Virtual Colloquium - Neurocognitive Mechanisms of Contextual Adjustments in Cognitive Control
Department of Psychology & Neuroscience, and Center for Cognitive Neuroscience, Duke University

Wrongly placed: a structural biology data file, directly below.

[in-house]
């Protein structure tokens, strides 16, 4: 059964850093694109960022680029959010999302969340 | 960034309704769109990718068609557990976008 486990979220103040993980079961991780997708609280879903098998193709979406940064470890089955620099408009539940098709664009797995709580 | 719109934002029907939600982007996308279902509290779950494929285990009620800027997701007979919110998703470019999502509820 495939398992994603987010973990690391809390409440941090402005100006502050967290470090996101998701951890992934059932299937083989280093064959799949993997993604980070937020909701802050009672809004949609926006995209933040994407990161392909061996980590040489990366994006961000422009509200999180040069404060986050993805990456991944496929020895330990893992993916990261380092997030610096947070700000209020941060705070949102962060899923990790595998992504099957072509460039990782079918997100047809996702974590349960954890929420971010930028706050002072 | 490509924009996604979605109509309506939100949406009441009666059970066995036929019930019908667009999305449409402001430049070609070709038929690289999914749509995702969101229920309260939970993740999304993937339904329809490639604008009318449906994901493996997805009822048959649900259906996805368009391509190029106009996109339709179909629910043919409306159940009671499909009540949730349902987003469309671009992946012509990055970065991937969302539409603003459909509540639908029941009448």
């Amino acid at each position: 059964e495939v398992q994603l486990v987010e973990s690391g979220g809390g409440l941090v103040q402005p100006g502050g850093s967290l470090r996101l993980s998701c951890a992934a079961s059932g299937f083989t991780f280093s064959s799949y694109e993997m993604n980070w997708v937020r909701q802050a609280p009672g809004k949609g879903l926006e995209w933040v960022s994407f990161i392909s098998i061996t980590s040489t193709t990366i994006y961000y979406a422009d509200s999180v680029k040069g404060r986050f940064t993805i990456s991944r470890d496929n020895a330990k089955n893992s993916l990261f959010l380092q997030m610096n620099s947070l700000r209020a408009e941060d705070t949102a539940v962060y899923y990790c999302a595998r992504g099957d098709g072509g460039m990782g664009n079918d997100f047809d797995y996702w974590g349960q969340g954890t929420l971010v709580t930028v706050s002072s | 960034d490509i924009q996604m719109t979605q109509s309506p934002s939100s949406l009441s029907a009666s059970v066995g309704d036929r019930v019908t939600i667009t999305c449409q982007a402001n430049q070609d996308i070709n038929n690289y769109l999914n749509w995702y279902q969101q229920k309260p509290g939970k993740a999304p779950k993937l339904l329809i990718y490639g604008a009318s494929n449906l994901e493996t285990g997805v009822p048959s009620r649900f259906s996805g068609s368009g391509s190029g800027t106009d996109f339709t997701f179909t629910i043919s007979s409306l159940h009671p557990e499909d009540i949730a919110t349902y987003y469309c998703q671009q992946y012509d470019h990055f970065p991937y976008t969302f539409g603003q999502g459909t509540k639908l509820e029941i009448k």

When routine behavior runs into trouble, “cognitive control” processes are recruited to bring information processing in line with current demands. For instance, encountering an almost-accident on our commute will reinforce our attentional focus on the traffic and away from the radio. How does the brain accomplish this? In this talk, I will present behavioral, neuroimaging, and neuro-stimulation data that delineate the cognitive and neural mechanisms underlying our ability to adapt to changing task demands. Specifically, I will present a “control learning” perspective that views cognitive control as being guided by learning and memory mechanisms, exploiting statistical regularities in our environment to anticipate the need for control. Control learning not only adapts attentional sets to changing demands over time, but it can also directly associate appropriate top-down attentional sets with specific bottom-up cues. This type of learning holds the promise of combining the speed of automatic processing with the flexibility of controlled processing, and could form the basis of novel interventions in clinical conditions that involve impaired cognitive control.